Not Hamdan! Reading for July 4th Weekend: New IL/IR Journal

Not Hamdan! Reading for July 4th Weekend: New IL/IR Journal

Okay, maybe not that new, and maybe not exactly what you had in mind for the beach. But in case you missed it when it was published (I had), there’s a promising-looking law review that’s recently come on stream, the Journal of International Law and International Relations, out of the University of Toronto. Full-text pdf of the first edition can be found here. It includes a great line-up of IR/IL scholars, including Ken Abbott, Steve Charnovitz, Jan Klabbers, and Jeff Dunoff.

Abbott’s lead-off piece is especially good as an IR primer and critique. It nicely captures the flavor of IR scholarship as a “battle of paradigms,” in which theories are “mutually exclusive and competitive.” As Abbott notes, this may not serve the discipline going forward, especially as international decisionmaking becomes more obviously complex. Abbott suggests adapting the institutionalist strain of IR theory (which explains international regimes as the product of rational state interests in cooperation) to account for non-state actors, international organizations, and transgovernmental networks, by drawing from constructivist and liberal approaches.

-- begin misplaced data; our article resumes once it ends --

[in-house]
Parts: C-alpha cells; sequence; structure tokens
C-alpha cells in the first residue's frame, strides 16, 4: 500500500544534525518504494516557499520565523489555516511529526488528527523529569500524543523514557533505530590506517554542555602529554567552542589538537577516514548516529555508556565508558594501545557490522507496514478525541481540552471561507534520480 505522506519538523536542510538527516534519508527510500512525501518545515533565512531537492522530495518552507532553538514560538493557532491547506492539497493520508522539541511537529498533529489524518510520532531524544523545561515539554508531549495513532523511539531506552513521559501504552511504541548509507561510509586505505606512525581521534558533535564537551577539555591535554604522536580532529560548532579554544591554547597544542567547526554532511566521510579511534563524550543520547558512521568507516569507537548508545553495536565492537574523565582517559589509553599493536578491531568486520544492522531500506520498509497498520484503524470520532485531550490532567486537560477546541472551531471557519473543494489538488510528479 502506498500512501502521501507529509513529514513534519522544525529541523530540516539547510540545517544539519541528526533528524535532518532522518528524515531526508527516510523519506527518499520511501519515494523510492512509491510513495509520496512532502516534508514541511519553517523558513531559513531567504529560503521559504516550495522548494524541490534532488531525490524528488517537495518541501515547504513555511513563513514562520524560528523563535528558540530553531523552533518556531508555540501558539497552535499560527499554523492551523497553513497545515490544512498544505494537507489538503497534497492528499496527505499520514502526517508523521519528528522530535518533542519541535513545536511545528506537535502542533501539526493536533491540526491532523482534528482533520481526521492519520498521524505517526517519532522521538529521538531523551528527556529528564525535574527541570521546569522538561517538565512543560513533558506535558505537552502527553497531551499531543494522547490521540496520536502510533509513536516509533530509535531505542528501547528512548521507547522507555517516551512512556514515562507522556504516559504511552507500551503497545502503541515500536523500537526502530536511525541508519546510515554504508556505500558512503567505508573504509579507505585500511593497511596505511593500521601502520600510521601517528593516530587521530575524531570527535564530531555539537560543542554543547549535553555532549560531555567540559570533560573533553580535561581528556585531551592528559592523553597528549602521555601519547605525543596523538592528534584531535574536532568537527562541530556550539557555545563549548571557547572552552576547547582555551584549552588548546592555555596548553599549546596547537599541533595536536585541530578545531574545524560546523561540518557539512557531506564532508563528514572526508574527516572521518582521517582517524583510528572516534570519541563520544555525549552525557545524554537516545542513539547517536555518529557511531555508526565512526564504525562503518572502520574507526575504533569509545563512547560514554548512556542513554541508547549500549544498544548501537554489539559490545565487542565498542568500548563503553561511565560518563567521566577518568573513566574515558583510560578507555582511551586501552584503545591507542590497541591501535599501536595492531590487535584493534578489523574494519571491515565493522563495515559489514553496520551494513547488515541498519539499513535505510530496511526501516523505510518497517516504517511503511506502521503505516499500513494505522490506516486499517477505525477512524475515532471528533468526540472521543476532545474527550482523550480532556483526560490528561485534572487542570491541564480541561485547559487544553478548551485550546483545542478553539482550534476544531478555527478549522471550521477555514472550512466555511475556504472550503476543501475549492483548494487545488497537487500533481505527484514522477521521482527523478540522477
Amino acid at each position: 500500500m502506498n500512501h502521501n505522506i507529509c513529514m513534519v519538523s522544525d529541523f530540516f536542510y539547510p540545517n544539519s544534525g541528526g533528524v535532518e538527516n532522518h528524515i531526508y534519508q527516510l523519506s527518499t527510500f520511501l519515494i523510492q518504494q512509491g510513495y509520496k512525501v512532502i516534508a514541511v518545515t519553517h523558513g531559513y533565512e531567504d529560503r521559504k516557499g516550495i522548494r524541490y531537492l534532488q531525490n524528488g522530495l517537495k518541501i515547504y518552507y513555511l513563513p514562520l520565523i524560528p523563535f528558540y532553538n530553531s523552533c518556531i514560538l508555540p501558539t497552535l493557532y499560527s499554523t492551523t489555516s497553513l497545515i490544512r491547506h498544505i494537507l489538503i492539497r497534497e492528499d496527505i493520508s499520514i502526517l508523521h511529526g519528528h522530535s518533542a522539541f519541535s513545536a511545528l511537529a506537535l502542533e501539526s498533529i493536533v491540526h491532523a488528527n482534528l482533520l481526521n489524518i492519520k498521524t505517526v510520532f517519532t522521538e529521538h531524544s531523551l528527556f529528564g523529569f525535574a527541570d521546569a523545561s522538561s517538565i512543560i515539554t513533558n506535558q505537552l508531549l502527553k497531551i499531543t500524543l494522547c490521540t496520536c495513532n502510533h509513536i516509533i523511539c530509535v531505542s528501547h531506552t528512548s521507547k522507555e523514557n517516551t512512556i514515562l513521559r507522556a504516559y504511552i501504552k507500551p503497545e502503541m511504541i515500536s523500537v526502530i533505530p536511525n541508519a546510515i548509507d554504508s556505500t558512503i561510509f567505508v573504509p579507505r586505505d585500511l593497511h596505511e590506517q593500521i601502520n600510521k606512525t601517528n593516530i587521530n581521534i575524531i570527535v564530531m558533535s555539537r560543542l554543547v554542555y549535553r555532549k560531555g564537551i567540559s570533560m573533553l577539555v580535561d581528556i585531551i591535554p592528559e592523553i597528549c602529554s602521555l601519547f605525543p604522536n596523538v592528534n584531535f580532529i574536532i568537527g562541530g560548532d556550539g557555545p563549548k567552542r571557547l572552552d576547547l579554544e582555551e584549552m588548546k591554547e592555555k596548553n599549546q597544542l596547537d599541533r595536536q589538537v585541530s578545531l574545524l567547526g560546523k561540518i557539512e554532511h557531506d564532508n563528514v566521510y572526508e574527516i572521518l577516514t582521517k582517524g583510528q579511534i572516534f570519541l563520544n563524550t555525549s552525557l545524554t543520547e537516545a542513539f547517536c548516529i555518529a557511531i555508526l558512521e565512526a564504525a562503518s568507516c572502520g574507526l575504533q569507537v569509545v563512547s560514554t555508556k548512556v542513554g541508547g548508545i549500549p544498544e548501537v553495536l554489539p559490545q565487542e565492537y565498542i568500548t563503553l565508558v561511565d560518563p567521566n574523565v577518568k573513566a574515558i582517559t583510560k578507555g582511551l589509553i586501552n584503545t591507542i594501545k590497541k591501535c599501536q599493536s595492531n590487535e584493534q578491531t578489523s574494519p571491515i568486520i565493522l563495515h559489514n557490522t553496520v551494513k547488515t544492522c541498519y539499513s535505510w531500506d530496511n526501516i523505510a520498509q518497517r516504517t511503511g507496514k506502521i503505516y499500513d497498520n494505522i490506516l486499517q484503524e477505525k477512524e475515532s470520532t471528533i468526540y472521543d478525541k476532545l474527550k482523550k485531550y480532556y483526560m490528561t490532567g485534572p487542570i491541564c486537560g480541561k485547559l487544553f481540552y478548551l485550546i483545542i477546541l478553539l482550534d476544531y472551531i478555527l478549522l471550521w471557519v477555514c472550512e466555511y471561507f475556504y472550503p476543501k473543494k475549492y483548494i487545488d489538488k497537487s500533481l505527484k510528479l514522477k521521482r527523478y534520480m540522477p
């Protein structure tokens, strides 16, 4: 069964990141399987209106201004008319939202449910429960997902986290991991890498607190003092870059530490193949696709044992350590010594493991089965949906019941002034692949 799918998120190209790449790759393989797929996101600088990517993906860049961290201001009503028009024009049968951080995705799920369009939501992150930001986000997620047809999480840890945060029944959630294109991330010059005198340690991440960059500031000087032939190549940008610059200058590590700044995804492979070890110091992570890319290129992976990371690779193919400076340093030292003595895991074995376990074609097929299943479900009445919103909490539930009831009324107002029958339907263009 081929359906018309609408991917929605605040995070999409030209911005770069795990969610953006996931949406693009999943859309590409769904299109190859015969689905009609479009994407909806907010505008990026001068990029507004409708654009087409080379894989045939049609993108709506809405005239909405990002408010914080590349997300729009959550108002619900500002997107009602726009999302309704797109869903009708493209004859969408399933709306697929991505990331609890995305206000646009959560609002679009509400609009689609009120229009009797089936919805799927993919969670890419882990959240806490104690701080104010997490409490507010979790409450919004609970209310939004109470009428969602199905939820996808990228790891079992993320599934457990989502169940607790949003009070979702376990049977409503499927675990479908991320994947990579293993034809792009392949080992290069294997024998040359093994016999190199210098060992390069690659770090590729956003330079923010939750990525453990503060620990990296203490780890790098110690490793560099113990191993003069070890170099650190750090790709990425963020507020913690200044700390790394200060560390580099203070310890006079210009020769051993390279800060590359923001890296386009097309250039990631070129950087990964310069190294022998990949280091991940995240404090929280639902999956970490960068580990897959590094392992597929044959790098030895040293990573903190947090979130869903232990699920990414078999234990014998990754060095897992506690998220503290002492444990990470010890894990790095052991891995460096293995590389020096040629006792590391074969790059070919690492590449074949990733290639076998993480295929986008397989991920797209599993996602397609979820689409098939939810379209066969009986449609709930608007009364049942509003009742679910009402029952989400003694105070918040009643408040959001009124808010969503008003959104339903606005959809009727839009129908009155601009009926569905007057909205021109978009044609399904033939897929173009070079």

I’ve been skeptical of the ultimate value of IR for IL. (You can find some elaboration here and here.) IR was a logical first foothold for IL in the social sciences after a generation of disciplinary isolation (both within the law and elsewhere). But IR theory was a product of the 20th century’s hyper-state centrism, and I’m not sure how well it works now that the state system is under stress at least enough to make it an important element of forward-looking academic work. The battle of the paradigms has also stifled the sort of theoretical innovation that this changing context demands; IR is self-referential (sometimes scholastically so) in a way that deters even medium leaps forward.

Abbott’s piece is important insofar it recognizes these shortcomings, coming from someone who was at the forefront of the collaboration (but still an IL person – I doubt this sort of work could have come from the IR side of the aisle), at the same time that it looks to fix them. He doesn’t pretend to offer a seamless answer, and I wonder if IR’s entrenched culture of competitive paradigms can be dislodged, but it’s an interesting start.

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